City gives up $13.6 million for local schools

Parents called for city to free up property tax revenue collected by Shoreline Community

The City Council pleased the parents who packed the council chambers on Tuesday by supporting a proposal that will give $13.6 million in Shoreline tax revenue to the city's schools over three years.

The council's support was unanimous for the proposal, with member Tom Means absent. The meeting was a study session, which means that formal decision will be made later. But parents, the large majority of whom supported the deal in a show of hands, were elated after the meeting.

The deal, which provides funding based on complicated formula involving property values, will provide an estimated $8.2 million over three fiscal years to the Mountain View Whisman District, said finance director Patty Kong. That improves on a previous deal which gave the elementary school district $450,000 a year from the Shoreline Community tax district. Similarly, the Mountain View-Los Altos High School District will receive an estimated $5.4 million over three years, replacing its previous $450,000 in annual Shoreline funding.

The payments would begin before July with a payment of $2.3 million for Mountain View Whisman and a payment of $1.6 million to the high school district. The Mountain View Whisman would then receive $3 million annually in the 2011-10 and 2012-13 fiscal years, while high school district would receive $1.9 million annually.

The deal provides less than the $5.9 million a year the cash-strapped MVWSD would receive if the Shoreline Community were to go away, which is what some parents would like to see. The Shoreline Community is a special tax district established in 1969 that has paid for the creation and maintenance of Shoreline Park and the surrounding business district. It uses nearly all of the property taxes from companies there, including Google and Microsoft, that would otherwise be shared with schools.

A group of parents had been organizing the "Share Shoreline" campaign since last March when Mountain View Whisman officials told the Voice that it could benefit from a share of Shoreline taxes because it had been classified as a basic aid district by the state, making it dependent on local property tax revenue. Previously, the district received per-pupil funding from the state.

Parents thanked the city and local businesses for all the help they've given schools so far, and some even praised the city for being cautious with the deal. Jim Pollart, who spoke for a group of parents who organized themselves around the issue, encouraged speakers on the topic "to model good behavior" in the face of a potentially tense situation. Following his suggestion, parents stopped speaking after 30 minutes so everyone could hear the City Council's comments.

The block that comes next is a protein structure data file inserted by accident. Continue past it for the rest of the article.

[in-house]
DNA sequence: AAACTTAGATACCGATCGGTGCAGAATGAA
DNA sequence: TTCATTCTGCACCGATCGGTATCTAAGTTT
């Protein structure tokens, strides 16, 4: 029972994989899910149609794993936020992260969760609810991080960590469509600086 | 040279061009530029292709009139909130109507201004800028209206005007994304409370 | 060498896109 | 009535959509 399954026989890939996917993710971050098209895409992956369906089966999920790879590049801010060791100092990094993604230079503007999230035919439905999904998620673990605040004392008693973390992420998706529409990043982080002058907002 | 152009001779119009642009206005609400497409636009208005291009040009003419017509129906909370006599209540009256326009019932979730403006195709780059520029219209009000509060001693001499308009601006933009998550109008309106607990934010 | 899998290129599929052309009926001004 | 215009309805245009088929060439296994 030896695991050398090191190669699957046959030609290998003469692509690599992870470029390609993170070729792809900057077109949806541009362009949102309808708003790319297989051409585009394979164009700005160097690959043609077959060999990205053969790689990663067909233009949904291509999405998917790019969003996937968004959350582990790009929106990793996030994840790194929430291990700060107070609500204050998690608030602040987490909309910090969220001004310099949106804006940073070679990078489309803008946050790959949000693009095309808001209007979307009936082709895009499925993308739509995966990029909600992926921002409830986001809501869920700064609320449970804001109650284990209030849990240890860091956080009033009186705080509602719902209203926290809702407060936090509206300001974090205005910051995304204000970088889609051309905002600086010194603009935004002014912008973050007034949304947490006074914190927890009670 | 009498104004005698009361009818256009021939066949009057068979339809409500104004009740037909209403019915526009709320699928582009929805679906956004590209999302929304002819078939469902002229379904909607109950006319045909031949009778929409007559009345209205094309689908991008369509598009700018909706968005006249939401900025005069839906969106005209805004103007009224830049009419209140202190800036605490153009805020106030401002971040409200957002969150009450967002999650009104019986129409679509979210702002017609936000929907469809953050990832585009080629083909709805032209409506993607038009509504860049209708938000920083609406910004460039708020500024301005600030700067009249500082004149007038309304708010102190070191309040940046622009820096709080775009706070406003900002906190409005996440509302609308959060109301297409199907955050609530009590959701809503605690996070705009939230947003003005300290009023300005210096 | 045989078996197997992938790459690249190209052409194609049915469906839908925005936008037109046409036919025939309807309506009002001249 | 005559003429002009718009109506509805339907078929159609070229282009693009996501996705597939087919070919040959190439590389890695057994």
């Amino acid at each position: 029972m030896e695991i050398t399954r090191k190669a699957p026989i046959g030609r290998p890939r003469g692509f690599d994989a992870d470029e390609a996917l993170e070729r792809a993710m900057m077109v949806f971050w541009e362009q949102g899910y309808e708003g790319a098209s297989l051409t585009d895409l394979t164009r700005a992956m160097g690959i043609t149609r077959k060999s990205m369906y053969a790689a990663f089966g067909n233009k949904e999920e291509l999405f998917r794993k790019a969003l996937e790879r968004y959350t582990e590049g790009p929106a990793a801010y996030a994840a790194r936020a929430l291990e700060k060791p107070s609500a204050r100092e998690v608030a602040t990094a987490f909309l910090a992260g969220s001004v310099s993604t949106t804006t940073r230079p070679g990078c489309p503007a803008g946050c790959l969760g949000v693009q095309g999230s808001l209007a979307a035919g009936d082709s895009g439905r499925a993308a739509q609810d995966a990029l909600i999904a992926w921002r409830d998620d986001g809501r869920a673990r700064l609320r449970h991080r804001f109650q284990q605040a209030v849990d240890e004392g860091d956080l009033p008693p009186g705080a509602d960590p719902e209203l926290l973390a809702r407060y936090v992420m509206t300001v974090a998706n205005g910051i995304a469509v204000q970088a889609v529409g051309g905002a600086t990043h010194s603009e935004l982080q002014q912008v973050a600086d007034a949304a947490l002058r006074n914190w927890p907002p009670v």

Some parents told some sad stories. One man said his daughter's teacher at Huff School had asked every child to bring in a roll of paper towels because the school could not afford them.

All of the "good behavior" angered one man, however, who said his child at Landels Elementary school had no place to eat his lunch when it was raining outside, since an awning that was put up "blew away." He said he had a "math problem" and couldn't understand why Mountain View Whisman's spending per student was so low given the high land values and high incomes of Mountain View residents. He noted that a parent had thanked Google, Microsoft and Synopsis for recently donating $70,000 to schools and called the situation "ridiculous."

"When we can't have music once a week without begging some company for the money, there's a problem," he said.

City officials tried to strike a balance between defending the tax district and expressing support for local schools.

"We have to make sure Shoreline stays competitive," with other cities in attracting businesses, said council member Ronit Bryant. She also expressed sympathy with parents' frustrations about school funding, as she was once an active parent in Mountain View schools.

City manager Kevin Duggan said he realized that the schools faced unprecedented challenges over the next few years because of waning property tax values and problems with state funding.

City officials pointed out numerous accomplishments of the Shoreline Community, which turned the area north of Highway 101 from the site of the a junkyard and pig farms into a 500-acre regional park and the headquarters of Google.

"It wasn't that the city set out to take the school's money, there was no money," said Mayor Jac Siegel. He concluded that he was proud of the deal. "This is government at its best," he said.

Some parents gasped when finance director Patty Kong said that the Shoreline Community has run balances ranging between $8 million and $40 million. Revenues are declining and this year Shoreline is projected to bring in $24.8 million in property taxes with $18.7 million in ongoing expenses.

There is hesitance by the city to give schools more of the money because of unknown future costs having to do with the Bay level rising and flooding the nearby creeks, as well as costly transportation needs as Shoreline develops. They also said they did not know how much it would cost to deal with a major emergency related to the 461-acre Shoreline landfill, which closed in 1994. It could dump pollution into the Bay or require the complete reconstruction of its underground methane gas collection system after a major earthquake, city officials say.

The deal will mean that the city would not be able to afford all of the things it wants for Shoreline, but it is too early to tell exactly what projects could be affected. Among the projects in the works are new soccer and baseball fields on Garcia Avenue as well as extensions of the Permanente and Sevens Creek trails.

The council favored the deal over another option that would have provided the city's schools $4.5 million less over the three years. The council also passed on delaying a new deal for two years to study what the city could afford for a permanent deal.

See also:

Mountain View Whisman eyes 'Shoreline Community' funds

Parents seek larger slice of Shoreline taxes


Like this comment
Posted by Its not just the parents
a resident of Old Mountain View
on Feb 9, 2011 at 11:08 am

Mayor Jac seemed to be the reluctant councilor at last night's meeting, pointing out that only 12% of the population is of school age. Is the subtext "only kids should care" ? A more prudent pol might add parents, grandparents, uncles and aunts to their voting block calculations.